Kristen Maher

Kristen Hill Maher, associate professor in political science at San Diego State University.

With all the current controversy surrounding refugees and immigration, a new One-Unit Weekend course at San Diego State University will provide students the unique opportunity to get a bottom-up perspective on what it means to build a life in a new and sometimes hostile environment.

Refugees in San Diego: Struggling for Solutions will include an overview of the basics of law and policy, insights from experts — including visiting professors from Cornell University and Finland — visits to four local organizations that assist newcomers, and the chance to talk directly with refugees.

“I am excited about this class!” said instructor Kristen Hill Maher, an associate professor in political science at SDSU. “I am a big believer in education reaching outside the traditional classroom, and the weekend class format permits us to get out into the community in ways that I cannot do in my regular immigration class. The main idea is to offer students a chance to hear different perspectives on refugees than we otherwise tend to get from news and politicians.”

One-Unit Weekend courses allow undergraduate students to earn extra units for graduation while also learning about the latest developments on important current issues. Offered through the College of Extended Studies, each course typically meets two or three times for a total of 15 classroom hours.

Refugees in San Diego: Struggling for Solutions will meet Friday, Feb. 24, 2–4 pm; Friday, March 3, 10 am–5 pm; and Saturday, March 4, 9 am–5 pm. The registration deadline is Feb. 24.

As evidenced by Maher’s course, One-Unit Weekend topics are so intriguing that community members often take advantage of the fact that they’re open to the public. Maher answered a few questions about her course and her career.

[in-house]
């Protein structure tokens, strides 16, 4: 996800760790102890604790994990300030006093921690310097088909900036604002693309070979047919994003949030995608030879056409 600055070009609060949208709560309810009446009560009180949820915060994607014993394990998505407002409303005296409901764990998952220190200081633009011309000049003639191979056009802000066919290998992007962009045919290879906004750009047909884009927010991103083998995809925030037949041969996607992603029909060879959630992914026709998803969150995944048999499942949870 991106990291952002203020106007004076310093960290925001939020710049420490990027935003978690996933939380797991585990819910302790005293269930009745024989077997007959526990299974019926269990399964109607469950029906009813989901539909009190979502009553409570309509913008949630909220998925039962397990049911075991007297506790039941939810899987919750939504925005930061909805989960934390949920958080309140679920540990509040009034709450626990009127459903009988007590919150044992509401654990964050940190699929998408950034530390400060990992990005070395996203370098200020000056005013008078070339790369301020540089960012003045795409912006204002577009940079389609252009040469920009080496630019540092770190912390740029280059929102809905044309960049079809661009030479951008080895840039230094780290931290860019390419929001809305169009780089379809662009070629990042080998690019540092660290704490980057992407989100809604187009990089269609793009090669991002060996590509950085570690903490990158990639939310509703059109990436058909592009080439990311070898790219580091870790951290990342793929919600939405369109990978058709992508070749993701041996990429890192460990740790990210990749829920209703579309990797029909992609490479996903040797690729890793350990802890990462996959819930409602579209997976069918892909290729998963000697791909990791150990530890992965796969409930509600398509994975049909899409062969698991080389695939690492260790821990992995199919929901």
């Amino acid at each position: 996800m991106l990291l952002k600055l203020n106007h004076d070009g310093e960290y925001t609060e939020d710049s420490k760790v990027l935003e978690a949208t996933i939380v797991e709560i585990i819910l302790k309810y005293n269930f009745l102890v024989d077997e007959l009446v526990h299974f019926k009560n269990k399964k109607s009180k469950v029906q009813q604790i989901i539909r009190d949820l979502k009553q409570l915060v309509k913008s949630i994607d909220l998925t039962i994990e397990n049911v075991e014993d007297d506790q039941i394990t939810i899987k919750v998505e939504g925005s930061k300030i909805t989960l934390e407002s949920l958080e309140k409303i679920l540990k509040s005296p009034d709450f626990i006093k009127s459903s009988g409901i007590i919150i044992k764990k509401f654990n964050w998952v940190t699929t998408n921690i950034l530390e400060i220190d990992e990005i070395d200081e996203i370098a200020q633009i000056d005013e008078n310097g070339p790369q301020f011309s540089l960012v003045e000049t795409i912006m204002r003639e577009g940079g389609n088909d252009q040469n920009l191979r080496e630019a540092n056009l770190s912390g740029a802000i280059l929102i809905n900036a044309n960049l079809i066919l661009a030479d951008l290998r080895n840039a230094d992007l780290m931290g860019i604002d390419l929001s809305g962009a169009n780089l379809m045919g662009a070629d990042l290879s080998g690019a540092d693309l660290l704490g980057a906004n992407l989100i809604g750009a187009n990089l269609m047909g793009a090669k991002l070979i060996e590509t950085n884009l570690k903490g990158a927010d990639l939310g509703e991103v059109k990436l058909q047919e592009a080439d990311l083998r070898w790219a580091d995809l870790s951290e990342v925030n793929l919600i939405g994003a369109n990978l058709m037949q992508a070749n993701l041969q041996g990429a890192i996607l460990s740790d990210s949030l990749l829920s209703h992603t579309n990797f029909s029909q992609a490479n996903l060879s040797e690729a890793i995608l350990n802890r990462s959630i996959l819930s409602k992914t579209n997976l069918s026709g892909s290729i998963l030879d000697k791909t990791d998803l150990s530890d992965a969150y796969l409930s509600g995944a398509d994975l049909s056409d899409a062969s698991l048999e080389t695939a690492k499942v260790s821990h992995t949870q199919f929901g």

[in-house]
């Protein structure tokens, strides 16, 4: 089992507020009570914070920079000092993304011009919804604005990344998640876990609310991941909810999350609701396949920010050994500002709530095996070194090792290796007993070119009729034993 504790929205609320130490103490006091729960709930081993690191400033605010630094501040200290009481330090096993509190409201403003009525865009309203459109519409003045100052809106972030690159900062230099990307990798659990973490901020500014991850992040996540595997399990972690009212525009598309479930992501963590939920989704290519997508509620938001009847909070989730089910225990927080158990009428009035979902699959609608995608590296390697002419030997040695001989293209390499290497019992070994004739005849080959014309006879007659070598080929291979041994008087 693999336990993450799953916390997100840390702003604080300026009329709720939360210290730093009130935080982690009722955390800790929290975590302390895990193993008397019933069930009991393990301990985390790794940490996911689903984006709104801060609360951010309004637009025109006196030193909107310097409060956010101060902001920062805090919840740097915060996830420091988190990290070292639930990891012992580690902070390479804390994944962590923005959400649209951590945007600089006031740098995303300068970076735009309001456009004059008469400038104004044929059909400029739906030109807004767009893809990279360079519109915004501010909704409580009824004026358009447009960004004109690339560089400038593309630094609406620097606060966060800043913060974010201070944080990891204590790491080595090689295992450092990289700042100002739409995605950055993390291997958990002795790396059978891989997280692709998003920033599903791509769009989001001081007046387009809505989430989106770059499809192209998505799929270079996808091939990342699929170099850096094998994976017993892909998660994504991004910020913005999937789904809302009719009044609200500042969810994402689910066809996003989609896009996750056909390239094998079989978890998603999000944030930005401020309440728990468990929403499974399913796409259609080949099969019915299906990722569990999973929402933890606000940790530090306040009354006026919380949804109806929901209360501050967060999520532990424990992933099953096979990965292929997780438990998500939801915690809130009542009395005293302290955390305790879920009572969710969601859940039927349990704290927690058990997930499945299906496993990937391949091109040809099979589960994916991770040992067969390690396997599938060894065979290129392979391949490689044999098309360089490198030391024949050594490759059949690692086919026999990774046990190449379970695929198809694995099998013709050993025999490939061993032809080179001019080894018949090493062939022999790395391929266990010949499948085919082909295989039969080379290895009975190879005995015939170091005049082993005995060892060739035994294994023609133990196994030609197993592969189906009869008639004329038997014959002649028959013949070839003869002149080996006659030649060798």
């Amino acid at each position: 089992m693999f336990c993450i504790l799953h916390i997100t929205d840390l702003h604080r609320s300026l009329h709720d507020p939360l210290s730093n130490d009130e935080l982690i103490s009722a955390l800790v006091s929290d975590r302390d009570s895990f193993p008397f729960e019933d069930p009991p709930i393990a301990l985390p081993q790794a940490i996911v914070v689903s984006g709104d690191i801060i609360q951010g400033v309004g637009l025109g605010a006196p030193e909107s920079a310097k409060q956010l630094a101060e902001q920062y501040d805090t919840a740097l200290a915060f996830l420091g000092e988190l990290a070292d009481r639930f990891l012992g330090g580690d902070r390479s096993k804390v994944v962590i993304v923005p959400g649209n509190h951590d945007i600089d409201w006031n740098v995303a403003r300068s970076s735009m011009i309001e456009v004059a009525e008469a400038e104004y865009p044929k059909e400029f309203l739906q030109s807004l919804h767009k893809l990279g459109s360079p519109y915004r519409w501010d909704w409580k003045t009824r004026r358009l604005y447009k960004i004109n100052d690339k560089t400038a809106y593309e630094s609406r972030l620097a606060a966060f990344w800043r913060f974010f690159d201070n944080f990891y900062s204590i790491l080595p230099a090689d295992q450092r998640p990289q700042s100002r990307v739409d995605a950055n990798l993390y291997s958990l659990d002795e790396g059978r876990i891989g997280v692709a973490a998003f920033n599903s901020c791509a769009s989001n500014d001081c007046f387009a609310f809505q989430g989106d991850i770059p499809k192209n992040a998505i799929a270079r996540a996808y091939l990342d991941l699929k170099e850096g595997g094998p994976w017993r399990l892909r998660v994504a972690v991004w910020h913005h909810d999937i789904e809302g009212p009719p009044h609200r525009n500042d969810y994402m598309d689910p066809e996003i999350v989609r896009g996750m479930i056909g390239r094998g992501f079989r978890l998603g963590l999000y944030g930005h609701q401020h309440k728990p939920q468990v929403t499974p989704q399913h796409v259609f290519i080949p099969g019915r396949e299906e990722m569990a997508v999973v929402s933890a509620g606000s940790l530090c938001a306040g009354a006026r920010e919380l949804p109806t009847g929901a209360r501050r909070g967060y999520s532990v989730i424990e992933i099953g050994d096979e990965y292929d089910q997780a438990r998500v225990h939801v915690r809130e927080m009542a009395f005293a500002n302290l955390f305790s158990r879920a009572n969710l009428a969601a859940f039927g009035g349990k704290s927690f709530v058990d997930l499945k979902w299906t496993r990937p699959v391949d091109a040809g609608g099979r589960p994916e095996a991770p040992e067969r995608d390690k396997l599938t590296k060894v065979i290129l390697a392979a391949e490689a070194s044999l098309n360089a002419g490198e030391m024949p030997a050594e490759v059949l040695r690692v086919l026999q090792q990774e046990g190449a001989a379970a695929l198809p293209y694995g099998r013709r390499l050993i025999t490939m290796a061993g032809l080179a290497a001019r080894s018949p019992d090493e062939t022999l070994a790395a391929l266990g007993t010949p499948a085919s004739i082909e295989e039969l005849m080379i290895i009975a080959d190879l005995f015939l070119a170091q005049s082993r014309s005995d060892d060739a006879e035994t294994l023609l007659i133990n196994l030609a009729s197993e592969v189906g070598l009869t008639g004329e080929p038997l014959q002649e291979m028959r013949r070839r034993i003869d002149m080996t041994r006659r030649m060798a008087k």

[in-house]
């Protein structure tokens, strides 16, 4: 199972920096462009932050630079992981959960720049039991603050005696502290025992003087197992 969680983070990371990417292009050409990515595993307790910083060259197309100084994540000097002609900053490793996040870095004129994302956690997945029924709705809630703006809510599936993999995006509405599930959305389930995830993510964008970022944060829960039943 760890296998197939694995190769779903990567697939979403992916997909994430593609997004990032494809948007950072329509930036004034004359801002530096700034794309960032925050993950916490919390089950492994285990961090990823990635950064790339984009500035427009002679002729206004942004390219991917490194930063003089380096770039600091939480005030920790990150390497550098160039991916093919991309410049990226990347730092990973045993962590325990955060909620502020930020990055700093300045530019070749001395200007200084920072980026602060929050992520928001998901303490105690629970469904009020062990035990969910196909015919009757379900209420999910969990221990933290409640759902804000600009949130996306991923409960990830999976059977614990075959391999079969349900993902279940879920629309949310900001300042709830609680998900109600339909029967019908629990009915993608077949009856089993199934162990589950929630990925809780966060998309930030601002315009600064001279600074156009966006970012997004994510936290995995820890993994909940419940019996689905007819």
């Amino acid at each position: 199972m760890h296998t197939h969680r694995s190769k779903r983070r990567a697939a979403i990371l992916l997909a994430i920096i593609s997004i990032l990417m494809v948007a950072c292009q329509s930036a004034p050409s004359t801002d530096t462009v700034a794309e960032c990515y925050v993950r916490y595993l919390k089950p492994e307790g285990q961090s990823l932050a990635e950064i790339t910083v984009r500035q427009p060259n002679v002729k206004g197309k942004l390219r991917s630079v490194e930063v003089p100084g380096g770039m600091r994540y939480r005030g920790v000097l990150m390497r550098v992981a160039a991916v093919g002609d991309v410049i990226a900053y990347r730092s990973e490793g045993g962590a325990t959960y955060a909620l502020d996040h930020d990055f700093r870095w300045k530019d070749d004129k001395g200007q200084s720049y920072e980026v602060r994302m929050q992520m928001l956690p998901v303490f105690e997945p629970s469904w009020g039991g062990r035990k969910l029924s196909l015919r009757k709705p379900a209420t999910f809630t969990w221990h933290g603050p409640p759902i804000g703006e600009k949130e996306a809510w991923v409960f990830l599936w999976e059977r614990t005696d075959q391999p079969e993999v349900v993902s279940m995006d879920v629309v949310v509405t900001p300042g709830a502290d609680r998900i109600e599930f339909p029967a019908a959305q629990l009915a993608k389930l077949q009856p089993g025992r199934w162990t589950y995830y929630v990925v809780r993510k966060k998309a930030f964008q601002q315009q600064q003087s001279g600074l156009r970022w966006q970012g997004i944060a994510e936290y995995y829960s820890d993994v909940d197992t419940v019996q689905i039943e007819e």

Please give us a brief history of your education and career.
I am one of those people who rambled a bit in finding my niche. I began college in the Midwest as a music major and ended up with a B.A. in English. Toward the end of my degree, I discovered politics and worked a short while in New York City in urban redevelopment, which was compelling but frustratingly difficult. In response to that experience, I went to graduate school with the idea that I would figure it all out and save the world. Needless to say, graduate school in political science was a disappointment in that regard, as deep study reveals complexities more than truths. On the other hand, I discovered new passions and developed tools to act meaningfully in the world. I received my M.A. from the University of Iowa and my Ph.D. from the University of California-Irvine. Along the way, I developed a fascination with immigration and border politics — topics that are widely misunderstood — and those have formed the heart of my research and teaching ever since.

When did you first become politically aware?